int B::* p=&B::x;
which is reasonable enough, as A::x is part of B public interface via
inheritance. Perhaps a little metaphorically, we can regard this
aliasing of a pointer to member of base as a pointer to
member of derived like a sort of contravariance rule.
But in the context of template non-type arguments, the rule does not
// error: argument of type "int A::*" is incompatible with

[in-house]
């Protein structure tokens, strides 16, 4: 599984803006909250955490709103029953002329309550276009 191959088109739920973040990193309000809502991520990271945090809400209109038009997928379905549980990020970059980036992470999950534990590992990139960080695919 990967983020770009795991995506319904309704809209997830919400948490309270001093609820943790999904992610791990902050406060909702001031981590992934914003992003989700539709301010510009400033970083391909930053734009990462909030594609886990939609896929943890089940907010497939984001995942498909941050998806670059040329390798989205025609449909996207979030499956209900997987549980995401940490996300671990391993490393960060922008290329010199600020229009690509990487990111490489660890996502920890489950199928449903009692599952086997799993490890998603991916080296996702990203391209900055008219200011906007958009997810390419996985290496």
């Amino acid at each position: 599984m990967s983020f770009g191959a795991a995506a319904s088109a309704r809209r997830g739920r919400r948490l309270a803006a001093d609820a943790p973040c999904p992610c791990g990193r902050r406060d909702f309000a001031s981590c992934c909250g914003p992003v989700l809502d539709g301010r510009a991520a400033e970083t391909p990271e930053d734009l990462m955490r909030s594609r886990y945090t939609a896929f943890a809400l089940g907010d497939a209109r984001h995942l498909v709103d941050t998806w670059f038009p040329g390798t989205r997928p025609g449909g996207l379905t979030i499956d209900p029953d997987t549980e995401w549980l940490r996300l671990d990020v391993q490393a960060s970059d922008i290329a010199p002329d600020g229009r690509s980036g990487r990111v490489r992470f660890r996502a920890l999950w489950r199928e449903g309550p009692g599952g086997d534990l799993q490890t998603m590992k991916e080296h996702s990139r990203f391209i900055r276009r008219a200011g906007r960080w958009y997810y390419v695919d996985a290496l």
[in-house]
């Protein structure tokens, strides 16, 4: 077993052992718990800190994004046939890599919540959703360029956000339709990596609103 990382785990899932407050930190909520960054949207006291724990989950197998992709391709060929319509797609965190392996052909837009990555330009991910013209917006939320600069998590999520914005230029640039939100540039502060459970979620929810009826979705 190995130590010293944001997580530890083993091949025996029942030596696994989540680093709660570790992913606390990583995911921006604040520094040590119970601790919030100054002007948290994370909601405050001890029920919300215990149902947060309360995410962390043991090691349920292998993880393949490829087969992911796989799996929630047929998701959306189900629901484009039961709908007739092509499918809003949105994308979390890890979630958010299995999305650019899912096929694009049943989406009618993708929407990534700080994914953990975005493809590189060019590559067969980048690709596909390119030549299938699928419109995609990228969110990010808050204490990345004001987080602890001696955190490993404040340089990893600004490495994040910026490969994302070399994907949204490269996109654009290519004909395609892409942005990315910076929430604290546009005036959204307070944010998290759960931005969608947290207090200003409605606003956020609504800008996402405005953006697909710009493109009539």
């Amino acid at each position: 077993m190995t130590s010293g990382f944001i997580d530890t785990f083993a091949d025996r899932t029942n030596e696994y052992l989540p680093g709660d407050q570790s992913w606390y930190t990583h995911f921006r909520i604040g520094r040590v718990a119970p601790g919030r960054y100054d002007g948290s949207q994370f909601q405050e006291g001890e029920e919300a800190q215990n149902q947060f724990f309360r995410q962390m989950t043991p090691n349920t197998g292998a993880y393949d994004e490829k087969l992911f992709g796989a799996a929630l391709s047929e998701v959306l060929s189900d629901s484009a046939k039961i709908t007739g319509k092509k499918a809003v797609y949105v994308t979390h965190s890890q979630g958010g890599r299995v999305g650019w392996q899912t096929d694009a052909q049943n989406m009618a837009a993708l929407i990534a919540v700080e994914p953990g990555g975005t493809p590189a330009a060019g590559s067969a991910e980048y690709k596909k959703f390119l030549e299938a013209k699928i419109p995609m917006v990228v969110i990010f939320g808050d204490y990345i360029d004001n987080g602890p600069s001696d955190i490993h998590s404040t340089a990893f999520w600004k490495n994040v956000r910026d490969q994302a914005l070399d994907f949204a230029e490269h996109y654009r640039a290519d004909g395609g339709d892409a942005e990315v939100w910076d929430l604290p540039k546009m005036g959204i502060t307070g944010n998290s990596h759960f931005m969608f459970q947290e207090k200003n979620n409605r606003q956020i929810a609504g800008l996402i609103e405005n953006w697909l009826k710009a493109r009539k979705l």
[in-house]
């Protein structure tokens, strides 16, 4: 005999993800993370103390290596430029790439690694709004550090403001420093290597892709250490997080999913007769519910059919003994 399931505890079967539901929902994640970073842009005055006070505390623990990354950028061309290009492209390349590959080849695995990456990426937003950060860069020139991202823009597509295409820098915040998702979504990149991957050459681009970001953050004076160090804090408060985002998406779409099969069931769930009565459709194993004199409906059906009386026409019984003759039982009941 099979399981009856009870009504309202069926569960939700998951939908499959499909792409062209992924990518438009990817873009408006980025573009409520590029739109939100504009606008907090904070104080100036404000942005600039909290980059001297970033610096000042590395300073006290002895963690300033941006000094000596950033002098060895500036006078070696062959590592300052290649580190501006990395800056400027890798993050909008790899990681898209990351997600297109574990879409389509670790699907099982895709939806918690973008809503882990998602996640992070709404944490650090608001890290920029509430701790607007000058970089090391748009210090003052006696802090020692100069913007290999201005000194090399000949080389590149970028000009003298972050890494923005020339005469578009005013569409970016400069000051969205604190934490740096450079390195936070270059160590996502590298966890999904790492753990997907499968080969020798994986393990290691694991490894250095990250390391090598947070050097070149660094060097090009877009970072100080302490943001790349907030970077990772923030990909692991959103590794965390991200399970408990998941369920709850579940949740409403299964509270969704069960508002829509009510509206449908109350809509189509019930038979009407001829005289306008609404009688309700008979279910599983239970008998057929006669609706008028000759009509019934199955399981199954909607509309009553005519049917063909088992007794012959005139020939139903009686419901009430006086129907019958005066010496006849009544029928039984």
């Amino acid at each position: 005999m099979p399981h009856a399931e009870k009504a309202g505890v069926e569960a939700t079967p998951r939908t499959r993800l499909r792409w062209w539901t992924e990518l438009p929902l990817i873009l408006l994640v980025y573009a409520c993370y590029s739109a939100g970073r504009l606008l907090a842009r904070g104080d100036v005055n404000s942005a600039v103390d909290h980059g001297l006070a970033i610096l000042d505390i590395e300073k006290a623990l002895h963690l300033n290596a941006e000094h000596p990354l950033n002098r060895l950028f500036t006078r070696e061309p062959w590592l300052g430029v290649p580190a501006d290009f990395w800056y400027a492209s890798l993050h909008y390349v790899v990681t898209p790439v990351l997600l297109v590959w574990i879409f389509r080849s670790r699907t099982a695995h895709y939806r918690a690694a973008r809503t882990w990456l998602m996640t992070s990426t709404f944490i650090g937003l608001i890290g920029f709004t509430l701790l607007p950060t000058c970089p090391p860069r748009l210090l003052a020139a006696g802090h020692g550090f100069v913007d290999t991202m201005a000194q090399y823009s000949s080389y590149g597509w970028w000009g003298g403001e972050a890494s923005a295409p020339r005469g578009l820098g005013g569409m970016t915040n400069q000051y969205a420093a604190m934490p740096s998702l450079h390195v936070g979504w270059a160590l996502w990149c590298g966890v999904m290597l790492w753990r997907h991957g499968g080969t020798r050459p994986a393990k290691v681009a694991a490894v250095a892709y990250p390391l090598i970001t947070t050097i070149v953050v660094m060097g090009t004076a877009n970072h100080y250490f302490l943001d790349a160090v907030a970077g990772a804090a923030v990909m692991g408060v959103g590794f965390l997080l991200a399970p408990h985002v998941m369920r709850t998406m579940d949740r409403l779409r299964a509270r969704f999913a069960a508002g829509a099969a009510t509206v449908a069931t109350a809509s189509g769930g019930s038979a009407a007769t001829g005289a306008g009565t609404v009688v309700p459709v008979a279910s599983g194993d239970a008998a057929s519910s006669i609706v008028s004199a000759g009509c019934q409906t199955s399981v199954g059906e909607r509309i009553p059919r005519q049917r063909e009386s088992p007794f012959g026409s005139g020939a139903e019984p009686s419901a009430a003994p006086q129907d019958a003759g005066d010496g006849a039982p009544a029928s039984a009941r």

// template parameter of type "int B::*"
I'm sure there's some place in the standard implicitly or explicitly
banning the conversion in this particular context (though I couldn't
find it). My questions are:
* Is there any sensible reason for this banning that escapes me?
Why here (template args) and not anywhere else?
* If not, would it be a good idea to file a DR?
Thanks in advance,
Joaquín M López Muñoz
Telefónica, Investigación y Desarrollo
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